A row has broken out in Australia over an embarrassing design on the medals for next month's Sydney Olympics which depict a Roman colosseum rather than a Greek temple.
Australia's Greek language newspaper O Kosmos described the medal design as "the ultimate ignorance" and demanded Athens should not repeat the mistake at the Summer Olympics in 2004.
"The colosseum is a stadium of blood. It has nothing to do with the Olympic ideals of peace and brotherhood," O Kosmos editor George Hadjivassilis said. Sydney Games organisers blamed the International Olympic Committee (IOC), saying it vetoed plans to put the city's Opera House on the medals and instead ordered a "generic colosseum" as background.
They said the IOC advised that the traditional colosseum design they wanted should be derived from a 1928 medal by Italian sculpture Guiseppe Cassioli for the Amsterdam Games.
The officials said the design is a generic colosseum, not the famous Roman one.
But Wojciech Pietranik, who designed the Sydney medals, told The Australian newspaper he used the Roman Colosseum as a model.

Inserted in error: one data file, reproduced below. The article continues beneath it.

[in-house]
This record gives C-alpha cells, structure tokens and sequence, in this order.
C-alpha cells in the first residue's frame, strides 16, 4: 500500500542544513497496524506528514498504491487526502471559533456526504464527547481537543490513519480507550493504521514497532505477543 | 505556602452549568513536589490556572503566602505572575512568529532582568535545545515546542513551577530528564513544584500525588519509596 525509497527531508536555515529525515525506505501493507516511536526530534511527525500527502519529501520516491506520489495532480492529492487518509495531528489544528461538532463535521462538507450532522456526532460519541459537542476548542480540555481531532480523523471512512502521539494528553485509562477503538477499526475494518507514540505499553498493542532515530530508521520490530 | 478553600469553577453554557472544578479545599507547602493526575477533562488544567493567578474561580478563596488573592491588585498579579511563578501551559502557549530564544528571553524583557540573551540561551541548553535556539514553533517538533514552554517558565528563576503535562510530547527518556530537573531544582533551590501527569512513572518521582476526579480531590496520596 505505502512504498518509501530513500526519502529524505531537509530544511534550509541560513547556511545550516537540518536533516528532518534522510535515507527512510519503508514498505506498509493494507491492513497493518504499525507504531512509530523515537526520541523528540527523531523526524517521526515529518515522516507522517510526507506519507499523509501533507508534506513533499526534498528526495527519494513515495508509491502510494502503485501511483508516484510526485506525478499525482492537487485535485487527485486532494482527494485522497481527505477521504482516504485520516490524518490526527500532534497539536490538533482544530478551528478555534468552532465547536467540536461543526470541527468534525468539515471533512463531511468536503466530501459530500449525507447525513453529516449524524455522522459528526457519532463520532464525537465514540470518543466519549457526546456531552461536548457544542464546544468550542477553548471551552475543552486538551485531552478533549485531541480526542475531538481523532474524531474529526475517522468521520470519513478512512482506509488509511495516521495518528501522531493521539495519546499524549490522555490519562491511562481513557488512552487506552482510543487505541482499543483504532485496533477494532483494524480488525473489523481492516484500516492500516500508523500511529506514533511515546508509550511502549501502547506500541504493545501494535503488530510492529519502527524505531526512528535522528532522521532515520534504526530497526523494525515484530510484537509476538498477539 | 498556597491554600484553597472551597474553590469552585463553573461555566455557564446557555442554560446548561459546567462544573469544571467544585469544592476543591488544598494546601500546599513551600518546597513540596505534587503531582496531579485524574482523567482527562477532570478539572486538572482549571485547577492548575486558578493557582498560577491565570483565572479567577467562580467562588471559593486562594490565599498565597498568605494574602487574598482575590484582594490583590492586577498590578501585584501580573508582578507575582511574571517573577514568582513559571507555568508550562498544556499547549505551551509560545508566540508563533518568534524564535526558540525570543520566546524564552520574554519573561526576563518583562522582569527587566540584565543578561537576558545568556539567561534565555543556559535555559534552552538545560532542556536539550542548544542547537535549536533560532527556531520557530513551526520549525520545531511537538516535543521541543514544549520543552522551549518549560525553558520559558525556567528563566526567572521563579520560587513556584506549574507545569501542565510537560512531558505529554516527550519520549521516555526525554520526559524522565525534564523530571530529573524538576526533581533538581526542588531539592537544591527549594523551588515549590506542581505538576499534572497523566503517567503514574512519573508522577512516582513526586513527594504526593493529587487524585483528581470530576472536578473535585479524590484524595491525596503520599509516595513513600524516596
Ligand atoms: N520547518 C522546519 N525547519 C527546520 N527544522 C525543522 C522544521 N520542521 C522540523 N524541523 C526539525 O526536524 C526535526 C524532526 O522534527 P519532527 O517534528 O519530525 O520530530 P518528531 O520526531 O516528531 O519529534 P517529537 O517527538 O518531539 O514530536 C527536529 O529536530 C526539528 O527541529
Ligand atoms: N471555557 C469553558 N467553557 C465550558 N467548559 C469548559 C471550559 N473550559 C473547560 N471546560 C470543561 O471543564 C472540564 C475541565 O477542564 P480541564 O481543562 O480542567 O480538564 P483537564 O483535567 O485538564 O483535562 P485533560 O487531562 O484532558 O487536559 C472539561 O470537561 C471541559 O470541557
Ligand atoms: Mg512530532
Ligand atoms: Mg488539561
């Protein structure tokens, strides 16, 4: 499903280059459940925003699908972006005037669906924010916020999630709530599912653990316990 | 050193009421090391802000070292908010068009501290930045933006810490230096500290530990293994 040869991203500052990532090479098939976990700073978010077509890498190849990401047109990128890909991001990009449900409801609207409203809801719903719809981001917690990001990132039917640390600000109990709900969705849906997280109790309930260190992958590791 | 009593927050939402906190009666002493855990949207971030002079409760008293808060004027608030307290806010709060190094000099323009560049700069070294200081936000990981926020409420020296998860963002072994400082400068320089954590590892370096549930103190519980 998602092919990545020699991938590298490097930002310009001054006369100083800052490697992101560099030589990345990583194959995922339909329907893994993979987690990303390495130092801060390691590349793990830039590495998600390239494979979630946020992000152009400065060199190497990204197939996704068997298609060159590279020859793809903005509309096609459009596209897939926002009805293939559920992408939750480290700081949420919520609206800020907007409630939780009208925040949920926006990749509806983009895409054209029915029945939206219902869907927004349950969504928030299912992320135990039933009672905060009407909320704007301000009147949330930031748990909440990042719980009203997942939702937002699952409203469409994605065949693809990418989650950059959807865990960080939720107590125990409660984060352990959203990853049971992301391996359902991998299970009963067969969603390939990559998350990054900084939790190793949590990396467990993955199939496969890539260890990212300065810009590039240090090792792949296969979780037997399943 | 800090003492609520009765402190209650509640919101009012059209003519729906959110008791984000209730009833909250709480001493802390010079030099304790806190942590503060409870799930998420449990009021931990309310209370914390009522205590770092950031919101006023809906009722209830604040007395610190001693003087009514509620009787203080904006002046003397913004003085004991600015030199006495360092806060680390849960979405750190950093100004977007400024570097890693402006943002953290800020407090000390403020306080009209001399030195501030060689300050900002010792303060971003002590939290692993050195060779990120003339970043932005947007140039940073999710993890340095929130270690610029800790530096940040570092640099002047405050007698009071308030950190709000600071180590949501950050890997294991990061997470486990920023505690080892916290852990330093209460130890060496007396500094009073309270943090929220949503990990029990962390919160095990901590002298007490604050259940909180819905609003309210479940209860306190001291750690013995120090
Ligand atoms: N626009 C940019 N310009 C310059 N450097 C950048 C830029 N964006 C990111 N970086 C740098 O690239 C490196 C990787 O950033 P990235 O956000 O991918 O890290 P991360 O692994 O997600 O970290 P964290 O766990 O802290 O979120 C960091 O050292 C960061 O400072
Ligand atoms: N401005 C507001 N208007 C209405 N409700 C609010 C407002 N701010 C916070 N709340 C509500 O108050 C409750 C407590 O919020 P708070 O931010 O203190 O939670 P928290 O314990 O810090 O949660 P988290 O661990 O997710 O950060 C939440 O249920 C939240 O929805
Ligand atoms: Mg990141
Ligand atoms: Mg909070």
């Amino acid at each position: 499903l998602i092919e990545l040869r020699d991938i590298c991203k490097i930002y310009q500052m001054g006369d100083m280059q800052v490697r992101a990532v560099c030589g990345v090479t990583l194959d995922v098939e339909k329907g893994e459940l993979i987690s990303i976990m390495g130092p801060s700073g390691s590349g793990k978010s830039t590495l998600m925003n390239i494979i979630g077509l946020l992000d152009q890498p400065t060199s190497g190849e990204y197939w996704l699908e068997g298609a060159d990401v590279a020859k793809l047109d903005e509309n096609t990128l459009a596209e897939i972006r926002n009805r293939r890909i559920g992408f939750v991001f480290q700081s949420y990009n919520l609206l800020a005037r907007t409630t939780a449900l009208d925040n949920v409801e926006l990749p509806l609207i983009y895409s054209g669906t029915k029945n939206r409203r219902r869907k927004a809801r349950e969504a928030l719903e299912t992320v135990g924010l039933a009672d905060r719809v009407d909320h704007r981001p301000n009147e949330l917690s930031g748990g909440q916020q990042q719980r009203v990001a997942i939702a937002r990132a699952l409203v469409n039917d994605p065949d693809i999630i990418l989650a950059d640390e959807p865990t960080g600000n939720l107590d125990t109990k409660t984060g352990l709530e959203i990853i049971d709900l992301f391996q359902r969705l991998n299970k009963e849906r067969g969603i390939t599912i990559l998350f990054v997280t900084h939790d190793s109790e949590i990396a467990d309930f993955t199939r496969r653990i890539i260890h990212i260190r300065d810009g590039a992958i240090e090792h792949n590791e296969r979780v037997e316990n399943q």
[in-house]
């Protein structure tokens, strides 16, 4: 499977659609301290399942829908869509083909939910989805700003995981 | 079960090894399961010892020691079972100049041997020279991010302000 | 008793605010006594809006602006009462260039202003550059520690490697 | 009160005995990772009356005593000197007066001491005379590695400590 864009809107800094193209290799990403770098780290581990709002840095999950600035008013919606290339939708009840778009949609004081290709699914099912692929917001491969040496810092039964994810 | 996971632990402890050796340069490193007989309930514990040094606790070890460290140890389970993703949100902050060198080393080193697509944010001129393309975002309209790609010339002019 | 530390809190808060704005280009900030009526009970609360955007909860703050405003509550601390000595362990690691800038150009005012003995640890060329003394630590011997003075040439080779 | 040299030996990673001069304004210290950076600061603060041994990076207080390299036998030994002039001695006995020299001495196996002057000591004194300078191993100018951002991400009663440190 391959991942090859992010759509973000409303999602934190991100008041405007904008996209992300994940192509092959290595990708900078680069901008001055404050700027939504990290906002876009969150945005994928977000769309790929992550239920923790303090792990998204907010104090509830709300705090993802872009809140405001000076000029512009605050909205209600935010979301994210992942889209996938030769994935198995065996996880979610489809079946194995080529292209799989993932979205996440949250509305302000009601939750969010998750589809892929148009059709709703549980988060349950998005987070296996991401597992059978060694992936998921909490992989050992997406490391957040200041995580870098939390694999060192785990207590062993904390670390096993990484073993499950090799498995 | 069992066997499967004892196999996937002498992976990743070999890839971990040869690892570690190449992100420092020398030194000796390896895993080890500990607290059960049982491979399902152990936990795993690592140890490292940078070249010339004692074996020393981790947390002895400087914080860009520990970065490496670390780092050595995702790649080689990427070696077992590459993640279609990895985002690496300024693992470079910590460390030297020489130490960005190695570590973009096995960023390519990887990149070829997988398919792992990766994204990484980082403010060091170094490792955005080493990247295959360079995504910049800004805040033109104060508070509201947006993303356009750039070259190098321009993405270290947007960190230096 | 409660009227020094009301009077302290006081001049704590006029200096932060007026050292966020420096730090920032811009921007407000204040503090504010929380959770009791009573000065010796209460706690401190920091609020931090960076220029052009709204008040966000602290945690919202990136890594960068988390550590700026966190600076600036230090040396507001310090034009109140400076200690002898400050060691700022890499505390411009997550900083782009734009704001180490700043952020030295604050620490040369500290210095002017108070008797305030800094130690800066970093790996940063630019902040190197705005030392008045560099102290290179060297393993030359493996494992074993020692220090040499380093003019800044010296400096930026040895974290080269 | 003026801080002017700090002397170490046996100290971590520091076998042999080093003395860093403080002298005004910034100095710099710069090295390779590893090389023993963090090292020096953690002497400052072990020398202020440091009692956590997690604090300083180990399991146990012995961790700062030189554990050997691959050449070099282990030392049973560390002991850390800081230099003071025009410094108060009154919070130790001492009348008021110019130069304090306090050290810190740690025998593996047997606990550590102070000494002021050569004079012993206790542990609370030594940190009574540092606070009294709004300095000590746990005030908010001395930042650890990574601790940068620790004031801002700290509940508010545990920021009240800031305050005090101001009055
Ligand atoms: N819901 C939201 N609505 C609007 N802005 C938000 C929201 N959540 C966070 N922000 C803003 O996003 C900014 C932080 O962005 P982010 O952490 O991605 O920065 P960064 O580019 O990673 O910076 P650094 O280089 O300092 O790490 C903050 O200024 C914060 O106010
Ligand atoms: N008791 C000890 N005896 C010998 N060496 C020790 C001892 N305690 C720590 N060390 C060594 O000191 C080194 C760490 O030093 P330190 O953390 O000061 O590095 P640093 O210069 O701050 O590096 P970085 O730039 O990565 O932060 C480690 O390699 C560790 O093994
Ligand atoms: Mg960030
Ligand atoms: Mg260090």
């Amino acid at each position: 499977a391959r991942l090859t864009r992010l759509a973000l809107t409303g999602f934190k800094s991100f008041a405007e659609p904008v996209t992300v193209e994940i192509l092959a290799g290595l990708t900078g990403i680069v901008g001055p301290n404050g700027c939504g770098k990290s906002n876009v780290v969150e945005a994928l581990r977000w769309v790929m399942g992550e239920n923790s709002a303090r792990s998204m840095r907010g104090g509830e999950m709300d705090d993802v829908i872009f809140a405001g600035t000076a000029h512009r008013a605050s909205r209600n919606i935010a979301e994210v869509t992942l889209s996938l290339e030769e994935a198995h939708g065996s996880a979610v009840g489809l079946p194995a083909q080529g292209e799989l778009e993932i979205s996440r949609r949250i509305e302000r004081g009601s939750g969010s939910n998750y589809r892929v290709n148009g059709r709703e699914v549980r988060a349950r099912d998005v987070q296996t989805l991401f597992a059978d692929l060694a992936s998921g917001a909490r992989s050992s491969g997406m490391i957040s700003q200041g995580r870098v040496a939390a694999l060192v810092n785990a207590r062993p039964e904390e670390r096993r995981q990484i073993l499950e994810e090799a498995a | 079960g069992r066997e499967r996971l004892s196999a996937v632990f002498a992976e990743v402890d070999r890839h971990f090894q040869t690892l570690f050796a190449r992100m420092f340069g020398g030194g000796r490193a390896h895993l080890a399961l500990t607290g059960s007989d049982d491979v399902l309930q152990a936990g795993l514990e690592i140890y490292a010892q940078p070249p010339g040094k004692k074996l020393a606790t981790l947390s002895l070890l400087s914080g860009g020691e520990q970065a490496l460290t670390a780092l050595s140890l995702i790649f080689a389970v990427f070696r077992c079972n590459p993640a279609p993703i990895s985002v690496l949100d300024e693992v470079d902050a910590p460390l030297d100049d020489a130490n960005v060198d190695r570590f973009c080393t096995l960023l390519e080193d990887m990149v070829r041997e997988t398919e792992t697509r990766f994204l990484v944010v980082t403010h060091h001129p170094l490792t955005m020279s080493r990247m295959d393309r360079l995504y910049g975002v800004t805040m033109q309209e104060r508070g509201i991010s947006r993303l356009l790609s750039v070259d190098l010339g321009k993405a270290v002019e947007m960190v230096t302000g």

"It was supposed to show Nike, the Goddess of Victory, visiting Sydney (depicted by the Opera House) . . . but there was a change because of the rules," Pietranik told the newspaper.
Spectators will be allowed to wave the Aboriginal flag at Olympic venues, Sydney Games' organisers said yesterday. SOCOG spokesman Milton Cockburn said a report in The Sunday Age newspaper that SOCOG had banned spectators from taking the Aboriginal flag into stadiums was wrong.
Under a long-standing rule, flags from non-participating countries may not be flown at the Games. But the Aboriginal flag would not be considered in this light.
Australia's highest-profile track and field athlete, Cathy Freeman, draped herself in the Aboriginal and Australian flags during her victory lap after winning the 400 metres at the 1994 Commonwealth Games.
Aboriginal leaders welcomed the news the flag of indigenous Australians would be seen at the Olympics but were concerned that athletes might have medals taken from them if they tried to emulate Freeman.
Meanwhile, Australian customs officials made a record 1,125 seizures of performance-enhancing drugs over the past 12 months, up 16 per cent on the previous year, the national government said yesterday.
Most of the seizures were of anabolic and androgenic steroids which are restricted from import in Australia but are available "over-the-counter" from pharmacies in some countries.
While the drugs are sometimes used by athletes to boost performance levels, a spokesman for Justice and Customs Minister Amanda Vanstone said there was no way of knowing whether the increased flow could be tied to the Sydney Olympics starting next month.
The seizures were 40 times more numerous than in the 1994-95 fiscal year, Vanstone said in a statement.